I usually like to point my reviews at those who would most appreciate the book. So if you've read Bruen's work and did not become an immediate fan, this book won't change things for you. If you're already a fan, you won't be disappointed. If you're thinking about trying out a Bruen book for the first time, this is as good a place as any to start. If John Sandford's books appeal to you because of the black humor, if you like Joe Pike best when he's killing someone, if you don't mind not having a single character to empathize with, if you think Jim Thompson's Lou Ford character was a wimp, and if you like going ooh and aah every so often while your eyebrows dance all over your forehead, this is your kind of book. Folks who like a mystery solved by cats, need not apply.

For all my raving, I find there is something negative to be said about this book. About the book, mind you, not about the story, not about the writing. Something present in this hardbound edition I purchased, that I have not noticed in other Bruen titles, is the white space. If the double-spacing were eliminated and the font set to something other than 'For the Legally Blind,' this book would run to perhaps 120-130 pages, rather than the 294 pages the publisher feels is required in a crime novel. So let me just say this to the good people at St. Martin's Minotaur: Save the trees! I will pay full price for every Ken Bruen title you publish, I even buy from an indie bookstore where there are no deep discounts, so cut the crap, okay? 120 pages from Ken Bruen carry more weight and have greater impact than 400-500 pages from almost any other author you care to name. Didn't I already say it? Ken Bruen is a literary force of nature.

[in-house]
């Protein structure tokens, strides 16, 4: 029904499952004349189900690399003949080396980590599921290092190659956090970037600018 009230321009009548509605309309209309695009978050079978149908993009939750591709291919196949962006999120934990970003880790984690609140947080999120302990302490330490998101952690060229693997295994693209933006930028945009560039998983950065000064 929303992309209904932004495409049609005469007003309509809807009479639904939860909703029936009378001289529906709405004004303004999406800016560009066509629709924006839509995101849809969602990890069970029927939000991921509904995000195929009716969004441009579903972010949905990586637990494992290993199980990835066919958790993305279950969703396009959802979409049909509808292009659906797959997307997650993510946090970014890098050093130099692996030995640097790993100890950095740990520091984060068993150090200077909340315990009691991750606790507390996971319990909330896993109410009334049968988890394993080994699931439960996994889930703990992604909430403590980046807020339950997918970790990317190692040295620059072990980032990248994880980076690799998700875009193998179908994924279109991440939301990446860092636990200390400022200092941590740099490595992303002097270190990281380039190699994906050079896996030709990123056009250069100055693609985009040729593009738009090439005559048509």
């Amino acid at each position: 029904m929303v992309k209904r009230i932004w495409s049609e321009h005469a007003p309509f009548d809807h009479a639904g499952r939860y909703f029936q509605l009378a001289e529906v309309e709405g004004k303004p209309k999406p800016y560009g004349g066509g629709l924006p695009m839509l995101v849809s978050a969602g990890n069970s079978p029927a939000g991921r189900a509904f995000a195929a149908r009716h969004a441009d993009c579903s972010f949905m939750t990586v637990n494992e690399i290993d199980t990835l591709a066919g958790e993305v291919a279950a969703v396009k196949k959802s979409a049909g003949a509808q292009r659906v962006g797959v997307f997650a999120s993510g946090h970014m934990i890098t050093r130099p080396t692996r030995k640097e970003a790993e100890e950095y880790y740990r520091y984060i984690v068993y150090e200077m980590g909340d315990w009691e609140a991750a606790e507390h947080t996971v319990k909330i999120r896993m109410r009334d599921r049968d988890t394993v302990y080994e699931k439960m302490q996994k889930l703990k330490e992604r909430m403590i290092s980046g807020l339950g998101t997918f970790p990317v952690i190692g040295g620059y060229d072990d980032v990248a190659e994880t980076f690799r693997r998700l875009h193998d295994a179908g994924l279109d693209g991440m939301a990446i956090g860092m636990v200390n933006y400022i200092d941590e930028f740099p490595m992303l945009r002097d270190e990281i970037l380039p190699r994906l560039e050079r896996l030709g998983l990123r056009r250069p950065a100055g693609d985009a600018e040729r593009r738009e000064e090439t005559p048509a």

UPDATE 11/8/08 - Duane Swierczynski says that Bruen has a couple of letters in his name swapped around in the book and thus the character is not really named after him. Bosh! I say, and bosh! again.


  1. Sounds like I need to move my Bruen up higher on the TBR list!

    Solved by cats? That's funny! And I'm with you; save the trees! Save all the white space for the LARGE PRINT versions!

  2. I dunno whether you'll turn out to be a Bruen bruin or not, but either way it won't take many pages for you to find out. His writing either grabs you by the throat or makes you want to grab him by his. I've not met anyone who's read his books who was completely indifferent. Try a library copy of one of his books first, just in case.